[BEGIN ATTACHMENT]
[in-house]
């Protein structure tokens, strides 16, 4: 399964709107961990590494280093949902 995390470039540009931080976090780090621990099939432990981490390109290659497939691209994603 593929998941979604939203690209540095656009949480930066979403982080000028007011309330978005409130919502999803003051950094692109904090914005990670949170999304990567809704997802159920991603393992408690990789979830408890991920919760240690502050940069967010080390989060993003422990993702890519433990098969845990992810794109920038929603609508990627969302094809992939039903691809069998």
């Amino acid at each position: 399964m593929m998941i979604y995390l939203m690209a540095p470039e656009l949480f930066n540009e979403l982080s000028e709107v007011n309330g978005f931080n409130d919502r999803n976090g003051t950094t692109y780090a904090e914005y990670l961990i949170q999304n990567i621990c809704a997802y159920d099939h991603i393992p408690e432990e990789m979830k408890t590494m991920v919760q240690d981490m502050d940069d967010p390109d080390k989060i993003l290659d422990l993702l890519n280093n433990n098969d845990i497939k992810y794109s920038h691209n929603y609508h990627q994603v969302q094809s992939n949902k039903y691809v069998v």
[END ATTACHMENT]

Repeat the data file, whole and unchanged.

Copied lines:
[in-house]
């Protein structure tokens, strides 16, 4: 399964709107961990590494280093949902 995390470039540009931080976090780090621990099939432990981490390109290659497939691209994603 593929998941979604939203690209540095656009949480930066979403982080000028007011309330978005409130919502999803003051950094692109904090914005990670949170999304990567809704997802159920991603393992408690990789979830408890991920919760240690502050940069967010080390989060993003422990993702890519433990098969845990992810794109920038929603609508990627969302094809992939039903691809069998």
């Amino acid at each position: 399964m593929m998941i979604y995390l939203m690209a540095p470039e656009l949480f930066n540009e979403l982080s000028e709107v007011n309330g978005f931080n409130d919502r999803n976090g003051t950094t692109y780090a904090e914005y990670l961990i949170q999304n990567i621990c809704a997802y159920d099939h991603i393992p408690e432990e990789m979830k408890t590494m991920v919760q240690d981490m502050d940069d967010p390109d080390k989060i993003l290659d422990l993702l890519n280093n433990n098969d845990i497939k992810y794109s920038h691209n929603y609508h990627q994603v969302q094809s992939n949902k039903y691809v069998v």